Guantanamo 7c - Nature and the prison


Nature and the prison

[imagecaption] Manus Island prison. Photo: Farhad Bandesh. [/imagecaption]


‘We all faced on direction: toward the sea. It felt like a little freedom, to look at it…the sea means freedom no one can control or own, freedom for everyone.’

Mansoor Adayfi,  detained at Guantanamo Bay for 14 years

‘The sky is like a friend for a prisoner, because around you everything is metal fences, but the sky, they cannot take the sky.’

Behrouz Boochani, detained on Manus for 4+ years [imagecaption] Behrouz Boochani has written on the pristine ecology of Manus, the power of nature and the beautiful glimpses of freedom that it has offered the prisoners on Manus. Appropriately, the name ‘Lombrum‘ (where the former Manus prison was sited) in local language refers to the bottom of a canoe where prisoners are kept. [/imagecaption]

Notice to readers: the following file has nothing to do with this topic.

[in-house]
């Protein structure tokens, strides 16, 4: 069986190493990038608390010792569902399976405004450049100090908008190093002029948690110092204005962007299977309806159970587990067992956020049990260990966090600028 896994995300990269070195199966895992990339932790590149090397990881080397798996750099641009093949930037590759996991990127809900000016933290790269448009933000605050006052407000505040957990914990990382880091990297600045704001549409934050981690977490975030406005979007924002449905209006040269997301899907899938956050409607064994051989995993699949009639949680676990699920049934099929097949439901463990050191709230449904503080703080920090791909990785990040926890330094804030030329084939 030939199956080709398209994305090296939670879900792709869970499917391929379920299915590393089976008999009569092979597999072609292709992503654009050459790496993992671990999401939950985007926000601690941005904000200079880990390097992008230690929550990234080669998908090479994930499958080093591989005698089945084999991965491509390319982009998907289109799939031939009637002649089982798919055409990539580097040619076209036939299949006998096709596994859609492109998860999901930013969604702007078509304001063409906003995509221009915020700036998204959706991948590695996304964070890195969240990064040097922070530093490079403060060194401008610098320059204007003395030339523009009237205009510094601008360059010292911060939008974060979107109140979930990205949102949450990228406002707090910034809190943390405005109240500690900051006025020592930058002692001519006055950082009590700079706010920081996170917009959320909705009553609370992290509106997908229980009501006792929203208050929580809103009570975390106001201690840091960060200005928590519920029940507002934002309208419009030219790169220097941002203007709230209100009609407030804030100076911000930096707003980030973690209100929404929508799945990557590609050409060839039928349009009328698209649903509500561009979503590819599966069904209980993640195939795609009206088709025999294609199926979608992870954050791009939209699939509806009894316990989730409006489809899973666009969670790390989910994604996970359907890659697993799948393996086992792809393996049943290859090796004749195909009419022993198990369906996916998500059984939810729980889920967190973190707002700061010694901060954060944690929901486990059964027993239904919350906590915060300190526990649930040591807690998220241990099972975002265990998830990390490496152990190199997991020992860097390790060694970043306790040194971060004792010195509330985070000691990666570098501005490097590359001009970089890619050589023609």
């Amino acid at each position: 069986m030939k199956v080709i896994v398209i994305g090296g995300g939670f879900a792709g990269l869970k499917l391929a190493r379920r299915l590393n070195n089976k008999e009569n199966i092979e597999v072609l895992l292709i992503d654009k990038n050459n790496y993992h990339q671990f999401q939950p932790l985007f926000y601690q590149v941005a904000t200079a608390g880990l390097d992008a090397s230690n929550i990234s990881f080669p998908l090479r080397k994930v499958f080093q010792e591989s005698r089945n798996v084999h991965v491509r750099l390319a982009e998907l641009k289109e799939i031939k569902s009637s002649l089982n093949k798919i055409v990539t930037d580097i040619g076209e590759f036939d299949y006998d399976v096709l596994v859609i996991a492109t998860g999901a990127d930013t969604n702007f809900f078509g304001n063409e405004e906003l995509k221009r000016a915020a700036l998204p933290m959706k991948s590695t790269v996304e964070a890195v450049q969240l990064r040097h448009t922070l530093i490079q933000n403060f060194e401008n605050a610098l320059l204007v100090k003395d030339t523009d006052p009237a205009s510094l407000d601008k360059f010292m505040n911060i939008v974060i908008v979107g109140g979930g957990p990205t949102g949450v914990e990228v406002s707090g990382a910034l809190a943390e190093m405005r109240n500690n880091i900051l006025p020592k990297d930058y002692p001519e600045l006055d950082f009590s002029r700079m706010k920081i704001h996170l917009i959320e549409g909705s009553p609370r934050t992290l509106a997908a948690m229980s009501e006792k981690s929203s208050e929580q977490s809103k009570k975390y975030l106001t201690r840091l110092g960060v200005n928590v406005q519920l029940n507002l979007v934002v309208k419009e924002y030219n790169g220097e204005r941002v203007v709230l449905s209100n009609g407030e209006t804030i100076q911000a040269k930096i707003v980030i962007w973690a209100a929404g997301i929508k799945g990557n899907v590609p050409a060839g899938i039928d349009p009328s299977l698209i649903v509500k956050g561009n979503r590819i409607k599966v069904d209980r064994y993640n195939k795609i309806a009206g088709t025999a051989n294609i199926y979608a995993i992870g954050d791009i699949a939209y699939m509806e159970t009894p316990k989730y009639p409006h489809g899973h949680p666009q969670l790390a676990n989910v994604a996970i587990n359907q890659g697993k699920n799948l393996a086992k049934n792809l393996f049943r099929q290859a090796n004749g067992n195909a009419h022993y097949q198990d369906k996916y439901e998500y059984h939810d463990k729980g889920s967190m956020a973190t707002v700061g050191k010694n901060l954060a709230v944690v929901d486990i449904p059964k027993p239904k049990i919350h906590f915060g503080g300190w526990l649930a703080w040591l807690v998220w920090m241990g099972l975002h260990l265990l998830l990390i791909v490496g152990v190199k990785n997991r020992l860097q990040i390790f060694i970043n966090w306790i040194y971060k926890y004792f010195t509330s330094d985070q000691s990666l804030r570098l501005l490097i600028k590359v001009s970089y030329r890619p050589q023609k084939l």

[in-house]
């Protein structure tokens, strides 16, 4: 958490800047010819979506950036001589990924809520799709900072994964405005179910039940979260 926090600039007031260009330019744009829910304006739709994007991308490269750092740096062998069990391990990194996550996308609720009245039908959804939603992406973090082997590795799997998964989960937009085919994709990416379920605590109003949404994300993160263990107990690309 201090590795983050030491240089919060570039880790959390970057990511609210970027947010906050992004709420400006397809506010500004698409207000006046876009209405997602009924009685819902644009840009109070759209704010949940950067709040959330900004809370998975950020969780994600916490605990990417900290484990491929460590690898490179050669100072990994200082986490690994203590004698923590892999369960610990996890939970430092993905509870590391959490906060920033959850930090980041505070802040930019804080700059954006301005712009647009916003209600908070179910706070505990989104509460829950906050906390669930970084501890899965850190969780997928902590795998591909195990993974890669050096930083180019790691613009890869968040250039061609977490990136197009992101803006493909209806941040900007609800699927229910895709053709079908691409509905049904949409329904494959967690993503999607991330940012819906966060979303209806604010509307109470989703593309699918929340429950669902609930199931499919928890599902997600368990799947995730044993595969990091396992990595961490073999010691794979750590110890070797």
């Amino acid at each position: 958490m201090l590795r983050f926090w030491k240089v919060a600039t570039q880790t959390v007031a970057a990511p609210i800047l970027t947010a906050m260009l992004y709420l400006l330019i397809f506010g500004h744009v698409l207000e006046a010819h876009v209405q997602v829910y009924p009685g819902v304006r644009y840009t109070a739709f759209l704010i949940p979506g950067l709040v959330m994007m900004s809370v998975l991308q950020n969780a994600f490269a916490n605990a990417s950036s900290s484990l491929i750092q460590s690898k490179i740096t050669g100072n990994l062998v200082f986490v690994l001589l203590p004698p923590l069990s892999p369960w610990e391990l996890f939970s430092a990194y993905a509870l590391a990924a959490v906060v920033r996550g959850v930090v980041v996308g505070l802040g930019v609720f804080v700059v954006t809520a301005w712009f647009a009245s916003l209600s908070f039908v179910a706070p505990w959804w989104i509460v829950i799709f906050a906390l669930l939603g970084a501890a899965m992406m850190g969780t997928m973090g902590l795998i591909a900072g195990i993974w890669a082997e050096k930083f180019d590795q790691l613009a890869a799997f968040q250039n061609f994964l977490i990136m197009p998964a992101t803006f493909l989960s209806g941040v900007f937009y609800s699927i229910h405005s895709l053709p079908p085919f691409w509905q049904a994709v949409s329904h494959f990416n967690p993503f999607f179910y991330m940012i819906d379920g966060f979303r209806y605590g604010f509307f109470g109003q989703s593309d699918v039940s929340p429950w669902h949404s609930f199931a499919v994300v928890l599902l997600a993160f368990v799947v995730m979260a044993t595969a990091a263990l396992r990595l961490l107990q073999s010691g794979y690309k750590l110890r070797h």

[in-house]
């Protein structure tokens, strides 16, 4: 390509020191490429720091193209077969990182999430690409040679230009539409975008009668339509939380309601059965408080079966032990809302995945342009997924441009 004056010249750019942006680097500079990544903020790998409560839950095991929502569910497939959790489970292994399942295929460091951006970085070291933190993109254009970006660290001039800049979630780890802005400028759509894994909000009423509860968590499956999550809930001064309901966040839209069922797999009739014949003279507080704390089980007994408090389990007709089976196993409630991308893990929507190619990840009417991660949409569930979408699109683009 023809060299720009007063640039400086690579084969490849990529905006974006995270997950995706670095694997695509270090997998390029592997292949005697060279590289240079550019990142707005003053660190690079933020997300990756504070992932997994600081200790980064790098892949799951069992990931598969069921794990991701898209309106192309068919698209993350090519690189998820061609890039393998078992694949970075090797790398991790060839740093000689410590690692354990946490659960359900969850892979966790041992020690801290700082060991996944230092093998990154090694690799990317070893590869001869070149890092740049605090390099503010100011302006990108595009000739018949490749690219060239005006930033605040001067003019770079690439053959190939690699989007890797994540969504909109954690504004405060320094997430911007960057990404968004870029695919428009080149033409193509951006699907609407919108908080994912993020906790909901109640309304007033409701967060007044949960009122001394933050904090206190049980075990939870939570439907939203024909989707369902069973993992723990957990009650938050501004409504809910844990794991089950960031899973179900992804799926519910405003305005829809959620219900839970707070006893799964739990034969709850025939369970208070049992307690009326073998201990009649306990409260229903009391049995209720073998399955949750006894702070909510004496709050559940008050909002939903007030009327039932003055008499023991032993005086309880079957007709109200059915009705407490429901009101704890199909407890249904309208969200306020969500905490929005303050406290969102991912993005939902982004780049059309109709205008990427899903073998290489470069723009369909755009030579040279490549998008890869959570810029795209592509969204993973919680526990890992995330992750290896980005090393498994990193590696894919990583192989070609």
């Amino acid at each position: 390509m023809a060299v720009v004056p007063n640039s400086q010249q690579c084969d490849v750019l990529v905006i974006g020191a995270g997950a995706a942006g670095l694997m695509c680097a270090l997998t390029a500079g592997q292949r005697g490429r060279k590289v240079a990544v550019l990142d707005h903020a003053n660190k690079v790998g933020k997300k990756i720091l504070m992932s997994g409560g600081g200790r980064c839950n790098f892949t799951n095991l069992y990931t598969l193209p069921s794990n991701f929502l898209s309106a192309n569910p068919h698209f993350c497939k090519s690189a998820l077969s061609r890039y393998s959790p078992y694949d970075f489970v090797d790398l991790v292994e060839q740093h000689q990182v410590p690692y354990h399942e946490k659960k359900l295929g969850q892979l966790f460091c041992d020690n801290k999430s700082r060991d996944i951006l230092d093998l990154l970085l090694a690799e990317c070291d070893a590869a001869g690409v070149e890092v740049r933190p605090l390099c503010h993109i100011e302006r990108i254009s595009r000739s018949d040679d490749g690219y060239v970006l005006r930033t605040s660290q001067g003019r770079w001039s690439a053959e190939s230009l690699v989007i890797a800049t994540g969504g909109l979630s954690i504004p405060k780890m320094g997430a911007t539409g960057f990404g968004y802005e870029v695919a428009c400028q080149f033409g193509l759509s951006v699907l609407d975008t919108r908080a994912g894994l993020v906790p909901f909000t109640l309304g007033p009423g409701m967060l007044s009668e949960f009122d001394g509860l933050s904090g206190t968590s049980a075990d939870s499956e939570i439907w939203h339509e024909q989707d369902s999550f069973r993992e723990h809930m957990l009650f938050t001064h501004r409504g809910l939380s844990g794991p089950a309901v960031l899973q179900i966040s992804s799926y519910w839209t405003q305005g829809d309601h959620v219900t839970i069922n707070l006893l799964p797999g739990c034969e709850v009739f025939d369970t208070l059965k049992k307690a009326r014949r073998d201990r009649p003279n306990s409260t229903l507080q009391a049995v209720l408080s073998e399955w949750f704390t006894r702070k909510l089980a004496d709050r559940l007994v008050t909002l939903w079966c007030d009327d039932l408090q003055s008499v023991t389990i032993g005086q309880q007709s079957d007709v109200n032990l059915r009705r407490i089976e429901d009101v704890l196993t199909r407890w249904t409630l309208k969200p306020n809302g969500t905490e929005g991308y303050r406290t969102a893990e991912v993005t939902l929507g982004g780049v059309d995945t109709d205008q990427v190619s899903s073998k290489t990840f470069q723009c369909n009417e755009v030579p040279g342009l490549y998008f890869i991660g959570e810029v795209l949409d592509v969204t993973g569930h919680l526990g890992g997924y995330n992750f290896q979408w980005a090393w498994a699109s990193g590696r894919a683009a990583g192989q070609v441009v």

The northern fences of the Mike, Foxtrot and Delta, compounds of the former Manus prison framed a view of the ocean. The tropical surrounds and idyllic views served as a reminder of freedom and world of beauty beyond the fences that for years remained completely inaccessible. The geography and ecology of both Manus and Nauru contribute to how the prison environments function while also resisting it.


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